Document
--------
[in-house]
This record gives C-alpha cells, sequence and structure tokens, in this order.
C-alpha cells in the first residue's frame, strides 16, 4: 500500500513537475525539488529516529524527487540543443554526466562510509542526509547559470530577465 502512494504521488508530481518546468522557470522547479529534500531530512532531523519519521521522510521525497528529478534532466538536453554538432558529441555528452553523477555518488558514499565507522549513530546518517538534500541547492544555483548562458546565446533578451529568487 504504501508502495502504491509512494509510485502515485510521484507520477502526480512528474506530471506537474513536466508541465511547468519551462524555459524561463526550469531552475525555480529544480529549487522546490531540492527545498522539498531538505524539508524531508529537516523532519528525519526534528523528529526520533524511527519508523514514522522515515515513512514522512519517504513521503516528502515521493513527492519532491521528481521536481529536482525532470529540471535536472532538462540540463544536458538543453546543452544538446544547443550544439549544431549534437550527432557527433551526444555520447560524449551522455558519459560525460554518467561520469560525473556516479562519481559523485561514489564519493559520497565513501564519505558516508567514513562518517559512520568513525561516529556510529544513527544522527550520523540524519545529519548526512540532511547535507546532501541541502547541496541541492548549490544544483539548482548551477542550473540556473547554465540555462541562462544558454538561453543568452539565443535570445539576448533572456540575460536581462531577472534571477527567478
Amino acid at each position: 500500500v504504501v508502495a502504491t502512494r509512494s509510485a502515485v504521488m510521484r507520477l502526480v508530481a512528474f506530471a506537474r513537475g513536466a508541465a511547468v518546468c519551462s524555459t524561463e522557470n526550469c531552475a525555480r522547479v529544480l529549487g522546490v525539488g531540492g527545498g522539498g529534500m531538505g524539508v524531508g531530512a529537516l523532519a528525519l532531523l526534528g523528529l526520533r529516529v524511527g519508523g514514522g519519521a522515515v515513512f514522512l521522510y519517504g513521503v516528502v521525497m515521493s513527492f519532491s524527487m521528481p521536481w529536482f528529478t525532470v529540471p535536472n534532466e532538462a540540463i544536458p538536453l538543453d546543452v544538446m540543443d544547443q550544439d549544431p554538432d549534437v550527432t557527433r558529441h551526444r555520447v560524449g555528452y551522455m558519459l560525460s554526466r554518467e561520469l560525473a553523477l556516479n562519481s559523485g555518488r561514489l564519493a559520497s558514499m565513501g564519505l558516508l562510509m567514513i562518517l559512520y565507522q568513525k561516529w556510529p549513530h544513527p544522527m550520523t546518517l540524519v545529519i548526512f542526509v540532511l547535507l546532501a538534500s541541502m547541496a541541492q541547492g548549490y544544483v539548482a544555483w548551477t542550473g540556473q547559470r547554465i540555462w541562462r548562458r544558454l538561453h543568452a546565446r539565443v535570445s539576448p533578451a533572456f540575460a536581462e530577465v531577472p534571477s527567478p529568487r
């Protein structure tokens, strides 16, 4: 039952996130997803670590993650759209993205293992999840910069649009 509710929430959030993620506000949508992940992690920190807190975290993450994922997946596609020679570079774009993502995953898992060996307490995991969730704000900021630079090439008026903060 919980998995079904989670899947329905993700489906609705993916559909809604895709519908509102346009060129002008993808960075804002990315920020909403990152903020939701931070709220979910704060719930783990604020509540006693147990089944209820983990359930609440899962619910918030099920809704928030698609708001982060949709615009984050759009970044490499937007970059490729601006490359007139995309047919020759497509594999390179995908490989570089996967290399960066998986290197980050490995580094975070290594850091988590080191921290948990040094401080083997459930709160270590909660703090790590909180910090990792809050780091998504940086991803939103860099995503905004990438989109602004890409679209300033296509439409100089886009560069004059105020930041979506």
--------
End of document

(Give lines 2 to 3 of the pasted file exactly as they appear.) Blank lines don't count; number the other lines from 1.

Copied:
This record gives C-alpha cells, sequence and structure tokens, in this order.
C-alpha cells in the first residue's frame, strides 16, 4: 500500500513537475525539488529516529524527487540543443554526466562510509542526509547559470530577465 502512494504521488508530481518546468522557470522547479529534500531530512532531523519519521521522510521525497528529478534532466538536453554538432558529441555528452553523477555518488558514499565507522549513530546518517538534500541547492544555483548562458546565446533578451529568487 504504501508502495502504491509512494509510485502515485510521484507520477502526480512528474506530471506537474513536466508541465511547468519551462524555459524561463526550469531552475525555480529544480529549487522546490531540492527545498522539498531538505524539508524531508529537516523532519528525519526534528523528529526520533524511527519508523514514522522515515515513512514522512519517504513521503516528502515521493513527492519532491521528481521536481529536482525532470529540471535536472532538462540540463544536458538543453546543452544538446544547443550544439549544431549534437550527432557527433551526444555520447560524449551522455558519459560525460554518467561520469560525473556516479562519481559523485561514489564519493559520497565513501564519505558516508567514513562518517559512520568513525561516529556510529544513527544522527550520523540524519545529519548526512540532511547535507546532501541541502547541496541541492548549490544544483539548482548551477542550473540556473547554465540555462541562462544558454538561453543568452539565443535570445539576448533572456540575460536581462531577472534571477527567478